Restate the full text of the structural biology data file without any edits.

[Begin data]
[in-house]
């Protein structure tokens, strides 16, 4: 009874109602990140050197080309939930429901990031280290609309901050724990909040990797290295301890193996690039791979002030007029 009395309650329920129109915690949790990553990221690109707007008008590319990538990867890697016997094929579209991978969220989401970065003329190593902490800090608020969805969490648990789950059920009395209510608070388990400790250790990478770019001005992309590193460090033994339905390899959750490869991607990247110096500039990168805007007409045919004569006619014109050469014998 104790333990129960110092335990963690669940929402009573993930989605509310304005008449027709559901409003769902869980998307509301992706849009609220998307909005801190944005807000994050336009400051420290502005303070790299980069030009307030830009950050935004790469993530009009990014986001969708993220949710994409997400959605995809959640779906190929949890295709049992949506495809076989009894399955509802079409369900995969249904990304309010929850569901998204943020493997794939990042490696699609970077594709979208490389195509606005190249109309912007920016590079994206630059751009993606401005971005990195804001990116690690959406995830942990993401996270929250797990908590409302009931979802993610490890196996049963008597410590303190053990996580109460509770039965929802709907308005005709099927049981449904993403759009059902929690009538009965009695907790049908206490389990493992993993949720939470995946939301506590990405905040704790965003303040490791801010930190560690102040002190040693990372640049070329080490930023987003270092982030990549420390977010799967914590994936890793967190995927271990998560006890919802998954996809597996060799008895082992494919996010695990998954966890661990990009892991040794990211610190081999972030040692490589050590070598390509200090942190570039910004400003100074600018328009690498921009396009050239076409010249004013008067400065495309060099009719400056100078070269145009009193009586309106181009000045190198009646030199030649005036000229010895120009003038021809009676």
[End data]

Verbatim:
[in-house]
């Protein structure tokens, strides 16, 4: 009874109602990140050197080309939930429901990031280290609309901050724990909040990797290295301890193996690039791979002030007029 009395309650329920129109915690949790990553990221690109707007008008590319990538990867890697016997094929579209991978969220989401970065003329190593902490800090608020969805969490648990789950059920009395209510608070388990400790250790990478770019001005992309590193460090033994339905390899959750490869991607990247110096500039990168805007007409045919004569006619014109050469014998 104790333990129960110092335990963690669940929402009573993930989605509310304005008449027709559901409003769902869980998307509301992706849009609220998307909005801190944005807000994050336009400051420290502005303070790299980069030009307030830009950050935004790469993530009009990014986001969708993220949710994409997400959605995809959640779906190929949890295709049992949506495809076989009894399955509802079409369900995969249904990304309010929850569901998204943020493997794939990042490696699609970077594709979208490389195509606005190249109309912007920016590079994206630059751009993606401005971005990195804001990116690690959406995830942990993401996270929250797990908590409302009931979802993610490890196996049963008597410590303190053990996580109460509770039965929802709907308005005709099927049981449904993403759009059902929690009538009965009695907790049908206490389990493992993993949720939470995946939301506590990405905040704790965003303040490791801010930190560690102040002190040693990372640049070329080490930023987003270092982030990549420390977010799967914590994936890793967190995927271990998560006890919802998954996809597996060799008895082992494919996010695990998954966890661990990009892991040794990211610190081999972030040692490589050590070598390509200090942190570039910004400003100074600018328009690498921009396009050239076409010249004013008067400065495309060099009719400056100078070269145009009193009586309106181009000045190198009646030199030649005036000229010895120009003038021809009676």